Steps for taking care

  1. Always take an emotional inventory of where you are and where the other person is before beginning a Dialogue
  2. Set a goal and imagine a vision for what you are looking for in starting the dialogue
  3. Communicate what that goal is to your partner clearly.  
  4. Wait and see if there is a commonality in goals without expectations.
  5. Accept rather than force a solution.

In final, let’s do a replay of what could have transpired between Kate and Vince.  If Kate had clearly practiced step 3 rather than assume that Vince could read the cues, she could have probably received the support she was hoping for.  On the other hand, if Vince would have practiced step 1, he could have likely noticed that what Kate was looking for was not an assessment of what had happened, but rather reassurance.  

Relationships are hard business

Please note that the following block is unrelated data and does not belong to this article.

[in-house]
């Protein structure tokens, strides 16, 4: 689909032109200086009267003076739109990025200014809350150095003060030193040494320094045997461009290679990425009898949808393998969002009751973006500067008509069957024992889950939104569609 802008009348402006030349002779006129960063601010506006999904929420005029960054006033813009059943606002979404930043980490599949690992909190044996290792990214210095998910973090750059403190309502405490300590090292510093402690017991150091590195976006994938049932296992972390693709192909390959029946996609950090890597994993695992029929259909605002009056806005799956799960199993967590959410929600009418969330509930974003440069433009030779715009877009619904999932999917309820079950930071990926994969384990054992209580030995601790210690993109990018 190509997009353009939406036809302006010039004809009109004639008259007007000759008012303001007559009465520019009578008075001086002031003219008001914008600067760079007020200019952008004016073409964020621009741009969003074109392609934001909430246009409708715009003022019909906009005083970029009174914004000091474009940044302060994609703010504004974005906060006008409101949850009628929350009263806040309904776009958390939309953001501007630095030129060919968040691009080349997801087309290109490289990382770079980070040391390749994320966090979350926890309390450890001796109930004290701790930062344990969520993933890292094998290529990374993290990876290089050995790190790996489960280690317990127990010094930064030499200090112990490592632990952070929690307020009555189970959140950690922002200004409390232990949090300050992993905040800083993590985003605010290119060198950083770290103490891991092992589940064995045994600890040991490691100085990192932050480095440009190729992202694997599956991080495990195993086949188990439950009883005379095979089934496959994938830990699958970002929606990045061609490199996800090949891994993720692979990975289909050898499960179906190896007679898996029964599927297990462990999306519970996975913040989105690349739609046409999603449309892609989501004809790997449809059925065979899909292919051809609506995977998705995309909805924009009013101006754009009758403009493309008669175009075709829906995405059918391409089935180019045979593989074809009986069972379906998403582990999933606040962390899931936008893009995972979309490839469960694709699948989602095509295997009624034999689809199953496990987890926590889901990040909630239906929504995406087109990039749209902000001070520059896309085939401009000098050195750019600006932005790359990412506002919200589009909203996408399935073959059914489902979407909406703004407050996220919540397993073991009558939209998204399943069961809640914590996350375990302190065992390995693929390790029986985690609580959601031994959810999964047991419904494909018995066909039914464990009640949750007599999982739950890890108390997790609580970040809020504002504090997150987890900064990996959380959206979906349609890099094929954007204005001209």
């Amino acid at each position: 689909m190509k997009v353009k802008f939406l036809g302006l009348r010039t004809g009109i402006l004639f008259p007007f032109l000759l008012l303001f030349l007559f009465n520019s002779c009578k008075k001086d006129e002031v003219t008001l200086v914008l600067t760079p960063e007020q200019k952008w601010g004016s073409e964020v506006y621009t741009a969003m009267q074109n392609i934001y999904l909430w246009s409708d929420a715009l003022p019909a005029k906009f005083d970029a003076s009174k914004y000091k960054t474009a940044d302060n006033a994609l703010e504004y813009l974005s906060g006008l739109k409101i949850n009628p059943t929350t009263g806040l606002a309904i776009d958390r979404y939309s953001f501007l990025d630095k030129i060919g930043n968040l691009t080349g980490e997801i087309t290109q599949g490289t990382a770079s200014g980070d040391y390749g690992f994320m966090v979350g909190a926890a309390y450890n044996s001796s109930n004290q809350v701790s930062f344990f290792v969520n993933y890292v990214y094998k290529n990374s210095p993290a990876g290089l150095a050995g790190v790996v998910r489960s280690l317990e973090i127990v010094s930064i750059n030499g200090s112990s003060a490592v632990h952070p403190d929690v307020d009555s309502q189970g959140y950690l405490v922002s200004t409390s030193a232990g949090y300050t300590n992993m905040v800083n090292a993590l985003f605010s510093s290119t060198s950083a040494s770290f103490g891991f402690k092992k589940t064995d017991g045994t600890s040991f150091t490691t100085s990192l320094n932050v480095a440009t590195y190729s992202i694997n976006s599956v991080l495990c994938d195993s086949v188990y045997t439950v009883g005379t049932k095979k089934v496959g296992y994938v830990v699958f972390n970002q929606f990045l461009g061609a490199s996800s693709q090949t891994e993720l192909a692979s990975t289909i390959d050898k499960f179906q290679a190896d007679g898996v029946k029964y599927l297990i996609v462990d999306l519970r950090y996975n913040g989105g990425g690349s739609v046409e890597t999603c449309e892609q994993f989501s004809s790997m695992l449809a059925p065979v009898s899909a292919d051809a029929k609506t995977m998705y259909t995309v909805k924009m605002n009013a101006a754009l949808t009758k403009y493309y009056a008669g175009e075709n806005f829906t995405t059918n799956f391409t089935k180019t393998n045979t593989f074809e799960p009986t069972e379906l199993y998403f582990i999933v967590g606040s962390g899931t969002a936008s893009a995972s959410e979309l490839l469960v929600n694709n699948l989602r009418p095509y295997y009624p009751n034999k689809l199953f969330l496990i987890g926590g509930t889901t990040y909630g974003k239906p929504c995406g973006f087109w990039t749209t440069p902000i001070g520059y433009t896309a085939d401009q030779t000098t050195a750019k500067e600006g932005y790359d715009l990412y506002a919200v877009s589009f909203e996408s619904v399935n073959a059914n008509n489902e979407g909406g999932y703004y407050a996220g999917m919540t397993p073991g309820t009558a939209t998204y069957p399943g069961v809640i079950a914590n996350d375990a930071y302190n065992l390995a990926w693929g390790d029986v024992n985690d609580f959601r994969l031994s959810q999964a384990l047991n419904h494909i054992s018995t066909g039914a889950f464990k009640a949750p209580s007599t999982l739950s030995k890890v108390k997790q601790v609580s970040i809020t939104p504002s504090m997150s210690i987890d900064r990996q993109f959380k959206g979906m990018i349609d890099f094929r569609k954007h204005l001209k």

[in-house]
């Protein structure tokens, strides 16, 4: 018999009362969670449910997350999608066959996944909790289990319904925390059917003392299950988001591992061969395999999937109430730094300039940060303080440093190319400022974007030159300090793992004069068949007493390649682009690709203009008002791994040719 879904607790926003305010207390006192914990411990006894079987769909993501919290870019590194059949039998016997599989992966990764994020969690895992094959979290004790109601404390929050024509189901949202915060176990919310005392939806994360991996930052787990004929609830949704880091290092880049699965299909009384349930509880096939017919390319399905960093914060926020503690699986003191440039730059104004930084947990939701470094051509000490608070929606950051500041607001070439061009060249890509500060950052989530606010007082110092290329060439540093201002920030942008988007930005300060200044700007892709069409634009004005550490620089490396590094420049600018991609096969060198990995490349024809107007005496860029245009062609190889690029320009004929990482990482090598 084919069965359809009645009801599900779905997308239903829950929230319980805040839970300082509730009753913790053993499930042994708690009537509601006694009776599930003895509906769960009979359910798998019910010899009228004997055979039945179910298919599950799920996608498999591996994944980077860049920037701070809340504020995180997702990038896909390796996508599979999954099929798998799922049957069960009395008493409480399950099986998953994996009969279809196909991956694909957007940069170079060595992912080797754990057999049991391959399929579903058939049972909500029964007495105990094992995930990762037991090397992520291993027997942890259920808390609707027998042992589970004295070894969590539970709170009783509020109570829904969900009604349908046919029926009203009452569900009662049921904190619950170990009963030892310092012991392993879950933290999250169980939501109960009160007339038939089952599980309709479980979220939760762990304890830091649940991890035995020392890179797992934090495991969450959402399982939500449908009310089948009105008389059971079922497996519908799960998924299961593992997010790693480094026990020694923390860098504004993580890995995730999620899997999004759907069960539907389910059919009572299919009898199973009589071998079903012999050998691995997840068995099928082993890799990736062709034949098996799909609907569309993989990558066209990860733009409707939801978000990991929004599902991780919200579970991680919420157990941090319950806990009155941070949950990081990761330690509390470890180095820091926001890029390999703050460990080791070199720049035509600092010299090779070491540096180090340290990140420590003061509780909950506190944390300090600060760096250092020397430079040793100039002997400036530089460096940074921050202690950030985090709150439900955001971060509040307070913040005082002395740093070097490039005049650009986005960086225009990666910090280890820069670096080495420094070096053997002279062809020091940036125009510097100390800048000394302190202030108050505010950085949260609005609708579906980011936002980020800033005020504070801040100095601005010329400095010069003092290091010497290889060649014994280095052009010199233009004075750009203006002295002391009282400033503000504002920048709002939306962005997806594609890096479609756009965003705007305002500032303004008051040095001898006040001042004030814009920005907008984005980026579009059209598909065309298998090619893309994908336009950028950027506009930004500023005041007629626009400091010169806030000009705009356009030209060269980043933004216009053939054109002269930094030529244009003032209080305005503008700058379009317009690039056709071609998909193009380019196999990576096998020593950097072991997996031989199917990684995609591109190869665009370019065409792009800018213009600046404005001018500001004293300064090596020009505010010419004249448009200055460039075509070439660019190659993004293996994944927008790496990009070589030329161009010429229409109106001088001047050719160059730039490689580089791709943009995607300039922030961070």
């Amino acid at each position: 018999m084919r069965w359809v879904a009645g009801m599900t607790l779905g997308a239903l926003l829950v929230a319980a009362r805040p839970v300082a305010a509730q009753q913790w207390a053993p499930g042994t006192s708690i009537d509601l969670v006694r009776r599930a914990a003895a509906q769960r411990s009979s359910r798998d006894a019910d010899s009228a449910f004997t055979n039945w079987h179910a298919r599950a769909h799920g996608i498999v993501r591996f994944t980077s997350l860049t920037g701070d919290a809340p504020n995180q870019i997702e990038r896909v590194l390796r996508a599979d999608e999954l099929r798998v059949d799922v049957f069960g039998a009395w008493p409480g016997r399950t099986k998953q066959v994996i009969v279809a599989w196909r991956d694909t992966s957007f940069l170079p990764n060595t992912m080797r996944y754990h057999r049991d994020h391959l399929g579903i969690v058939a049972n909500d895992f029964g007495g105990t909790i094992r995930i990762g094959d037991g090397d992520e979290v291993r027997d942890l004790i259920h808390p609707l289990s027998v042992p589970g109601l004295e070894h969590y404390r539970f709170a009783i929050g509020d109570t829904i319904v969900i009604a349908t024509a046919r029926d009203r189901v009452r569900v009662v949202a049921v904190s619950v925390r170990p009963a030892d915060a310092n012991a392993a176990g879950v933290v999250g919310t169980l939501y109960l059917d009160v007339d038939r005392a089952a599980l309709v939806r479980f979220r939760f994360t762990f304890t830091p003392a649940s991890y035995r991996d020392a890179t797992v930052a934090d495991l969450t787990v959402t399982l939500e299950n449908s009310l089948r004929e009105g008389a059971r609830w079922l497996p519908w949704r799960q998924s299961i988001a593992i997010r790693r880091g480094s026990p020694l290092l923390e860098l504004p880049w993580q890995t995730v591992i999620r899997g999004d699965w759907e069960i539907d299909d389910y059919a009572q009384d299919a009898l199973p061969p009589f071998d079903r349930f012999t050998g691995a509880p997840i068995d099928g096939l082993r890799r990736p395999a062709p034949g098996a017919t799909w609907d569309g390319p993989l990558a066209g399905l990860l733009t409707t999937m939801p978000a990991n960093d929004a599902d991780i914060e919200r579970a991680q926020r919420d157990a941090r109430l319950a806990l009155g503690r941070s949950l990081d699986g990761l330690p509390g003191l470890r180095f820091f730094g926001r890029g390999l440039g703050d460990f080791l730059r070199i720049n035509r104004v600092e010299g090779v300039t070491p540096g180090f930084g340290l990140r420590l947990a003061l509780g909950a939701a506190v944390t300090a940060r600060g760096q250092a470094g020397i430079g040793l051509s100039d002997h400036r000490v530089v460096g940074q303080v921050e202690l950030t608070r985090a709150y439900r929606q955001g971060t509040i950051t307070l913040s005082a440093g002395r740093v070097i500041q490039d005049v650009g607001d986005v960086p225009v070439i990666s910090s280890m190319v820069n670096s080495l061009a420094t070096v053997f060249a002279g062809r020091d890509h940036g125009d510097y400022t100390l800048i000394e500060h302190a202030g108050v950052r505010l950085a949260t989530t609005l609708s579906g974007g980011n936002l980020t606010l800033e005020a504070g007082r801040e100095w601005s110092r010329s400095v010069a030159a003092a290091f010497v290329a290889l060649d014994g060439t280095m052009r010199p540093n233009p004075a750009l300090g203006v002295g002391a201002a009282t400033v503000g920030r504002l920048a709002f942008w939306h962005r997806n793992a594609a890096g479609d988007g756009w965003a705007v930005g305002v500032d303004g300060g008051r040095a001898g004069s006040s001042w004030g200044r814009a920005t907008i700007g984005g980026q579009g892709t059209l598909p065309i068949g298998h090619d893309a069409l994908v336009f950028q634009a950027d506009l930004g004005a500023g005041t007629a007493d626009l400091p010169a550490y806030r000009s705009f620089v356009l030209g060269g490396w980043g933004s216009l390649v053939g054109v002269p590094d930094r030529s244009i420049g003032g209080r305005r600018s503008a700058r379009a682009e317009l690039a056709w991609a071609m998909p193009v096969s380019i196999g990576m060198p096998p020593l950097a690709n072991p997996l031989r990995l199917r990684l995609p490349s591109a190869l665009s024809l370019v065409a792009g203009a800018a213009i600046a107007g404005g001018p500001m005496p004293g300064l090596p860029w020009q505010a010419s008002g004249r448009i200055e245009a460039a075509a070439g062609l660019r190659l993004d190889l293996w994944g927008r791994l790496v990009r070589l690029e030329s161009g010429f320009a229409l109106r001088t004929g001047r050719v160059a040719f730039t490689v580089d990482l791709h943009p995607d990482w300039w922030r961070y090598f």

Many assume that Love means being a know it all.  That is not love; It’s fortune telling.  Love takes patience, and understanding, and humility and practice of all of the above. Distinguishing between Caring for and Taking care of our loved ones, helps us stay grounded, and humble at times where we naturally gravitate toward being egocentric and setting ourselves up by high expectations and false automatic negative thoughts.  It’s not Tender Love.  It’s not Tender Care.  It’s Tender Love and Care.  We need to take care of our own needs first, and then be a spokesperson for communicating them clearly to our partners, or significant others and allow them to feel safe in doing the same.  

 

  VERIFIED EXPERT
Habiba Jessica Tran is an experienced Professional Counselor. She helps people dealing with problems related to self growth, depression, anxiety, life transitions, grief, abuse, trauma and relationship struggles. She has a Masters degree in professional counseling from Georgia State University.